A deepity is basically the opposite of a profundity. A deepity is a statement that, to the extent that it’s true, is trivial, and to the extent that it’s profound, is false.
Daniel Dennett, one of the four horsemen of the atheist apocalypse, invented the word, and he defined it this way:
A deepity is a proposition that seems to be profound because it is actually logically ill-formed. It has (at least) two readings and balances precariously between them. On one reading it is true but trivial. And on another reading it is false, but would be earth-shattering if true.
Here’s an example: “Evolution is only a theory.” Yes, evolution is a theory. This statement is trivially true. But to the extent that it’s profound (evolution has a long way to go before it becomes truly accepted, say), it’s false.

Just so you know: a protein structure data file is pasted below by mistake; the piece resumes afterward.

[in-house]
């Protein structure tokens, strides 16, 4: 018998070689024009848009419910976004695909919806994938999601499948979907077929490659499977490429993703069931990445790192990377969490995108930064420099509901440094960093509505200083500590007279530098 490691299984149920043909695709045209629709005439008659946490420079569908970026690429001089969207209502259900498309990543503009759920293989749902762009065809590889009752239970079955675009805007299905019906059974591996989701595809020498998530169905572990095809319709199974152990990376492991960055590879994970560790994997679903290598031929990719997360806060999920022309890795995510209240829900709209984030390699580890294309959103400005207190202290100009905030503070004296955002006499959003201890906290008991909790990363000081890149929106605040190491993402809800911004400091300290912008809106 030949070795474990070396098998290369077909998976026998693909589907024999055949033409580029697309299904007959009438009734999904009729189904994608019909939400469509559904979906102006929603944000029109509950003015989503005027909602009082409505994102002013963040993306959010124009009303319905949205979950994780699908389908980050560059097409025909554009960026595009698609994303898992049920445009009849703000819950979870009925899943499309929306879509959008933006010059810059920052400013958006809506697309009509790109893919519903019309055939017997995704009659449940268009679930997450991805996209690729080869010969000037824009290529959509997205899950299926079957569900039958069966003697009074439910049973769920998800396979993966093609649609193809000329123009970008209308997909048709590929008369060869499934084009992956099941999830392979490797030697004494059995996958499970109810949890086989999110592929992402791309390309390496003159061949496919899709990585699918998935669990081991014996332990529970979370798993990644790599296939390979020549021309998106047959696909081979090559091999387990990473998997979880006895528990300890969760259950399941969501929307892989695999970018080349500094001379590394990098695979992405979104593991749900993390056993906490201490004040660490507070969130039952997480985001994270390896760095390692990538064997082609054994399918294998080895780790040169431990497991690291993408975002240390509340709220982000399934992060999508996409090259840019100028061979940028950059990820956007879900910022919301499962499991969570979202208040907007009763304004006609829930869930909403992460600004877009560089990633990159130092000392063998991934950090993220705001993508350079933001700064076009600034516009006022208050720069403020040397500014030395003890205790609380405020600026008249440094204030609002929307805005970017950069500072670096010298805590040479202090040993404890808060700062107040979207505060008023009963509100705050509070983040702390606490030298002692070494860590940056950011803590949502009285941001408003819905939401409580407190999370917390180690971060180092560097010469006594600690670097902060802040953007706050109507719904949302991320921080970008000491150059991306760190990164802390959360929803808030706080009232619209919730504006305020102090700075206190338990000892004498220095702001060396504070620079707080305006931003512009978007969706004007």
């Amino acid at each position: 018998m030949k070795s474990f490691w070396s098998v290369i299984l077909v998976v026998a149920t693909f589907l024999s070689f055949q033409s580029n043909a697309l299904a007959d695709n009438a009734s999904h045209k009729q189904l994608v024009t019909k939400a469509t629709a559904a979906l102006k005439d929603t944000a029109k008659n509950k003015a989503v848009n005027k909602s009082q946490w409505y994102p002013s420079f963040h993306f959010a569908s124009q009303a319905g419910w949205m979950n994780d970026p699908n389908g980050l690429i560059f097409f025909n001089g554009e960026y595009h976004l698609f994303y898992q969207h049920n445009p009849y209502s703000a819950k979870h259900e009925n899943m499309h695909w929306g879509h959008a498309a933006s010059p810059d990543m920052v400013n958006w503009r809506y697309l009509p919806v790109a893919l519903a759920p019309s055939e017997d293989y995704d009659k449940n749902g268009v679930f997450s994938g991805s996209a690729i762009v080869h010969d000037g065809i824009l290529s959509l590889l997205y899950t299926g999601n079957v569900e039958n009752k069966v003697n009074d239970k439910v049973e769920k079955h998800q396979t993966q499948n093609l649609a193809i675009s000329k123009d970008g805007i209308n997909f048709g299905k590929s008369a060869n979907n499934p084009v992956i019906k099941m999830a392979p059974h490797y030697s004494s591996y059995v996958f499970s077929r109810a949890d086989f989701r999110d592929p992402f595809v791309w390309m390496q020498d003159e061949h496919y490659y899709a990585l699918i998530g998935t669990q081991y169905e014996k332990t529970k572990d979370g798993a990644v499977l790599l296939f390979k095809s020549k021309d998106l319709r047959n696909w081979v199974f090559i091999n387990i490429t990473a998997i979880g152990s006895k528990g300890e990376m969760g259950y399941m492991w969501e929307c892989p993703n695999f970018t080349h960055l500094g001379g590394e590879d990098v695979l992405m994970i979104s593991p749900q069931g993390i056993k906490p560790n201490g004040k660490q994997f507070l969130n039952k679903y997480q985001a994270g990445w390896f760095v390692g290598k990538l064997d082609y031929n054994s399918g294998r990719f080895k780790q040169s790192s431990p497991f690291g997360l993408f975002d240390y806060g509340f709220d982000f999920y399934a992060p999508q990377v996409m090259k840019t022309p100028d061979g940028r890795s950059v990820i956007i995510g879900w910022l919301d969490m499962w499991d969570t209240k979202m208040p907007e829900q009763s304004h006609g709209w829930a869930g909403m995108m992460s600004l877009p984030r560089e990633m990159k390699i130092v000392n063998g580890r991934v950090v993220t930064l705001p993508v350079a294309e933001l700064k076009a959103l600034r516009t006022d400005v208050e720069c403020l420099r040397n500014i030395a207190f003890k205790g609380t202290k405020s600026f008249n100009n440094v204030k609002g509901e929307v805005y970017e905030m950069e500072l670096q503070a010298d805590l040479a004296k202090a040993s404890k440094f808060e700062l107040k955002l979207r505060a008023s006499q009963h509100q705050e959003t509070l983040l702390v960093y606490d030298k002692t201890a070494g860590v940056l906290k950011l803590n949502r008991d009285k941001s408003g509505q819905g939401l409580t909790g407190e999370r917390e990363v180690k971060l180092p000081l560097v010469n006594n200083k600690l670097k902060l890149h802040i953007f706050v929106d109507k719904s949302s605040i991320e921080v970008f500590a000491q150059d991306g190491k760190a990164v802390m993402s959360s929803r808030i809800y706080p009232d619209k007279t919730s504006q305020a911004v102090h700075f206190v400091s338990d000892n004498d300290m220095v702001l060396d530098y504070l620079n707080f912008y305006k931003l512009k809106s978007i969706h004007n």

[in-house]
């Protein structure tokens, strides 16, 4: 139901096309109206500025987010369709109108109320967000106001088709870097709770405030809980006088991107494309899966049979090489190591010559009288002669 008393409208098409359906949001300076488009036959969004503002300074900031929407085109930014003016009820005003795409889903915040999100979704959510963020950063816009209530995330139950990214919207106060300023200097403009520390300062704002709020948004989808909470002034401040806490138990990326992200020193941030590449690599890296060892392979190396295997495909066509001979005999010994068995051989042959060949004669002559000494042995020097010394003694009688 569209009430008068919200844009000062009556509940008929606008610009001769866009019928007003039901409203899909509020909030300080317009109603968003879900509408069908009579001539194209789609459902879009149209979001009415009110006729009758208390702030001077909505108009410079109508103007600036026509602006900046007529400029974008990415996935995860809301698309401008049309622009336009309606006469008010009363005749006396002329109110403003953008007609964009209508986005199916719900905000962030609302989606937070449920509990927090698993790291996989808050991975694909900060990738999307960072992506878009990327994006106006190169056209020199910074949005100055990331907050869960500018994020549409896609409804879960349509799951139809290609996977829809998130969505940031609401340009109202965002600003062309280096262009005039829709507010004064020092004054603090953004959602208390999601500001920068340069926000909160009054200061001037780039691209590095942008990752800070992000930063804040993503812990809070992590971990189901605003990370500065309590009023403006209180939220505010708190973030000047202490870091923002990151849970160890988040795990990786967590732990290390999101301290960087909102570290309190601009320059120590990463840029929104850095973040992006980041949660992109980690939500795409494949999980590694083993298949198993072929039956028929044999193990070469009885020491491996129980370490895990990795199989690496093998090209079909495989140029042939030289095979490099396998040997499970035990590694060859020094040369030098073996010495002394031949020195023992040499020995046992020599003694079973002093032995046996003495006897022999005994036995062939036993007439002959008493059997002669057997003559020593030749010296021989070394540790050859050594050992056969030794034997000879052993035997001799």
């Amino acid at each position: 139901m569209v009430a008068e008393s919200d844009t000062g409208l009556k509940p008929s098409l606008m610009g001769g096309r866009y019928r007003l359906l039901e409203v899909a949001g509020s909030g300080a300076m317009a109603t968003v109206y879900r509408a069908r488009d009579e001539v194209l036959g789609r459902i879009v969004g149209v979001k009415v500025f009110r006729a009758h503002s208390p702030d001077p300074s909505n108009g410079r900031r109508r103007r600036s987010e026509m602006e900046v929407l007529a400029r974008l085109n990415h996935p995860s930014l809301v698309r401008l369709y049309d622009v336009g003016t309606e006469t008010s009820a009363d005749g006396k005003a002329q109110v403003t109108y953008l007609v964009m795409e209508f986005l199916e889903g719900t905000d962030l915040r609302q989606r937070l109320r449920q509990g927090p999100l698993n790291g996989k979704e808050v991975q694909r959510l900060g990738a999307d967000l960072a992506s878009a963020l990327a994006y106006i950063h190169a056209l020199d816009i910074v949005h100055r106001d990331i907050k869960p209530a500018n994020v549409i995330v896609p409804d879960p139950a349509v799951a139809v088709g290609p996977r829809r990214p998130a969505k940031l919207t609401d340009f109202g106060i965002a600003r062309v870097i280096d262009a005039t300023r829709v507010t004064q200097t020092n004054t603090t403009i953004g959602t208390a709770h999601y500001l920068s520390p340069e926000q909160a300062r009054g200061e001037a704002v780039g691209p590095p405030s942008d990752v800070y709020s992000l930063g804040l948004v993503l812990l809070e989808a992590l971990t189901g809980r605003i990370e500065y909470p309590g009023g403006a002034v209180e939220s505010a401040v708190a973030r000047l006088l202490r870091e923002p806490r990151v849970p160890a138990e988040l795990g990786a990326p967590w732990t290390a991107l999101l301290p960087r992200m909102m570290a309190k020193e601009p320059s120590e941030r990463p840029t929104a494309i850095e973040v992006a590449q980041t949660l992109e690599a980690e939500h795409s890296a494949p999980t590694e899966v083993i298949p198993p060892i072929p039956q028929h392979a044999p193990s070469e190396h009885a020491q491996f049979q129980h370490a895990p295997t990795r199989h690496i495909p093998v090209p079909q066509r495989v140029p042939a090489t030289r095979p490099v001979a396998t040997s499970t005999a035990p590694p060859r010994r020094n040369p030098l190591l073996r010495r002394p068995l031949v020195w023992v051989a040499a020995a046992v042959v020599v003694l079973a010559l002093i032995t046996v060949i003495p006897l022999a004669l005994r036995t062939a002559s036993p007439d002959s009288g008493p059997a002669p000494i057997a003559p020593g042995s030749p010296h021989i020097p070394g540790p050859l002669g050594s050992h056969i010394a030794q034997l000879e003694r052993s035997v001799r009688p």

A New Age-y sort of deepity might be “God is the universe” or “God is nature.” Sure, we can redefine God to have the same meaning as anything we want. Trivial. But the profound implication (we’ve now explained God or proven his existence) is meaningless.
Slogans on church signs are a great source of deepities. “Good without God becomes 0.” It’s trivially true that removing all the letters except the third one from the word good gives you just the letter o (or a zero, if you prefer), but the profound implication (you can’t be good without God) is nonsense.
A deepity can deceive if the truth of the first (trivial) interpretation is allowed to rub off on the second.
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- See all the definitions in the Cross Examined Glossary.